1. Tentative Consumer Behavior

    Unlike native mobile apps, consumers don’t understand how HTML5 apps work. Native mobile apps are simple to download, easy to use, and the market at large has comfortably adopted them. Conversely, consumers have been tentative to download HTML5 apps. They require a separate process to download, they are riddled with bugs, and thus far they have not been largely embraced.

2. Search and Discovery is Challenging

    Native apps can easily be searched and found at their respective platform app stores. HTML5 apps however don’t have this transparency; they must be distributed through the open web. While there are channels to find these apps, such as Facebook’s App Center, the average consumer doesn’t know about or actively use these sites. This makes finding HTML5 apps extremely difficult, and creates a ceiling on the number of possible app users.

3. No Wide-Spread Standard for Development

    Currently, HTML5 apps are complex and intricate. For the user experience to function ideally there must be precise cooperation between all browsers (even older browsers like Internet Explorer 6 and 7) and mobile device types. This applies to building new apps as well as making updates. While there are tools that aid in this effort, currently there is no standard for development. This creates a wide gap between what is necessary and what is actual, leaving room for improvement before HTML5 apps can function as intended.

4. HTML5 Apps Lack Functionality

    Because of the lack of wide-spread support, HTML5 apps lack a great deal of functionality. The fact is HTML5 apps have simply not evolved enough to rival native apps. As an example, HTML5 apps cannot communicate with a mobile device’s GPS, omitting crucial wayfinding capabilities. With the elevated importance of the overall user experience, it makes little sense to invest in a platform that doesn’t deliver a full range of functionality.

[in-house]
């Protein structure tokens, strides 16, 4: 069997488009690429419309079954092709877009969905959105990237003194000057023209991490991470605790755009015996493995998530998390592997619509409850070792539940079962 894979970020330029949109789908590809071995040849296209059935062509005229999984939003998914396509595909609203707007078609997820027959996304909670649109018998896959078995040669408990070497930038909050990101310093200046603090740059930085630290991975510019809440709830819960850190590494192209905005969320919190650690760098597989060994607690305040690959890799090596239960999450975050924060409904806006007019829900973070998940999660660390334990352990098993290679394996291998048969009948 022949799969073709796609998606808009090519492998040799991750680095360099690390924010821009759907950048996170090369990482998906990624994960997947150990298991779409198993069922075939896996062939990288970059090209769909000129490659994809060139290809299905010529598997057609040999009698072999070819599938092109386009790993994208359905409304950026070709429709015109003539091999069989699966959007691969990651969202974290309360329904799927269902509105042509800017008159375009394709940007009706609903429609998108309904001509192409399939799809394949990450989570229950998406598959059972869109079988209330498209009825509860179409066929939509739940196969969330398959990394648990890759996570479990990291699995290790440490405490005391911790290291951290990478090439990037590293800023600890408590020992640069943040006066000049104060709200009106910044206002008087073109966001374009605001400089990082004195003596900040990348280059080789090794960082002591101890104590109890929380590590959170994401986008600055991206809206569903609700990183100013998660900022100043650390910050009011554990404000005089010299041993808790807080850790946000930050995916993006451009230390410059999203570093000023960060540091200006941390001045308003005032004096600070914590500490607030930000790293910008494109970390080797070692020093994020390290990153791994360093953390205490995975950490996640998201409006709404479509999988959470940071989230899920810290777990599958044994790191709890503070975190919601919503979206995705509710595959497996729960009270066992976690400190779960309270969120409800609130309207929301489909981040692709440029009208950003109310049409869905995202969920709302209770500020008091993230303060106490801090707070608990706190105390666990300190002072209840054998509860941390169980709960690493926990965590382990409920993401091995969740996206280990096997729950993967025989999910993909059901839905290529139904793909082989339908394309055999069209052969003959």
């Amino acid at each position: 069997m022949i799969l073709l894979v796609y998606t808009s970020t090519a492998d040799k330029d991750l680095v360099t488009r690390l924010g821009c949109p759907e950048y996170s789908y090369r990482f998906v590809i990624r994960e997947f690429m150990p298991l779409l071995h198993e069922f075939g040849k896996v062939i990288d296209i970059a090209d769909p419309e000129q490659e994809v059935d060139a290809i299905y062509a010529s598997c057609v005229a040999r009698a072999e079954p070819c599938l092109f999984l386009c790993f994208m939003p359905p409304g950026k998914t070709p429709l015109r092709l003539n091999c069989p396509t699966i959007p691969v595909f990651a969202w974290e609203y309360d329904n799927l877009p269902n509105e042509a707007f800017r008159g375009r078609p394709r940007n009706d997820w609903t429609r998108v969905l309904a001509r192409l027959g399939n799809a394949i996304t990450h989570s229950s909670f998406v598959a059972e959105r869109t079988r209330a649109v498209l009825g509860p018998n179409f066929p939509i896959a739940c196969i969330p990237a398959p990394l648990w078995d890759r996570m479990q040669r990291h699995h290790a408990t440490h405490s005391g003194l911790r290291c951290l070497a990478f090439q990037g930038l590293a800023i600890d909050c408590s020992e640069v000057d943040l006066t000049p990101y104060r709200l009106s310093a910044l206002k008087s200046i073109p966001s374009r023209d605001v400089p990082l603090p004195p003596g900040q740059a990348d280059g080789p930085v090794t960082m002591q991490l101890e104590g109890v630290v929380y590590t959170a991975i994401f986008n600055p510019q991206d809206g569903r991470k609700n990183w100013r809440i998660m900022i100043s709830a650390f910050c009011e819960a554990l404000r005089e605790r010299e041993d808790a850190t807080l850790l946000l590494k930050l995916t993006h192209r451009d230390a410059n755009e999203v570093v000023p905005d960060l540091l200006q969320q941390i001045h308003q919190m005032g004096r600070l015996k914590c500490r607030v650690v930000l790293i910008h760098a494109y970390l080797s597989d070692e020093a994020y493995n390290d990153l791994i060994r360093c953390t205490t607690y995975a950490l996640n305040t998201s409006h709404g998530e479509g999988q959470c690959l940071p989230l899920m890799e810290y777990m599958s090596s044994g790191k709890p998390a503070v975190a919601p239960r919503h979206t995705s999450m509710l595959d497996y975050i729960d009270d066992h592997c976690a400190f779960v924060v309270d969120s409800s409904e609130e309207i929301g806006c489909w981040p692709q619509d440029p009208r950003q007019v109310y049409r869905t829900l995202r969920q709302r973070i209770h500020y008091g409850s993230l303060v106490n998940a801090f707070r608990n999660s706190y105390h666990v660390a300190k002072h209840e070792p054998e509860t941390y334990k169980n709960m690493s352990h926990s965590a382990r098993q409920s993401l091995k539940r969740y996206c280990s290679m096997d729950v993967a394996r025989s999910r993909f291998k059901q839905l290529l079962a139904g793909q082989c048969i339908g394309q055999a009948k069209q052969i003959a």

5. HTML5 Apps Are Difficult to Monetize

    Maybe most significant, HTML5 apps are far from generating revenue. Aside from the small market share and lack of a central app store, HTML5 apps also lack an advertising platform and a formal payment structure.
    Native apps have a well-developed, extensive advertising platform with an established market and a plethora of players from all fronts. HTML5 apps lack a standardized advertising structure altogether, making a marketing investment in this arena risky any untested.
    HTML5 apps also lack a formal payment structure. Native apps can be purchased within a few clicks in the app store. Consumers trust their information in this environment, and enjoy the immediate convenience of simple purchases. HTML5 apps don’t have a standardized payment structure, and until they develop one, consumers will be reluctant to make purchases within these apps.

Considering these aspects, HTML5 has a lot to prove before it can make a run at replacing native app powerhouses like iOS and Android. Maybe this is the reason why the World Wide Web Consortium (W3C) doesn’t expect a full HTML5 implementation until 2022. Even then, there is much to debate as to whether HTML5 will be a better alternative.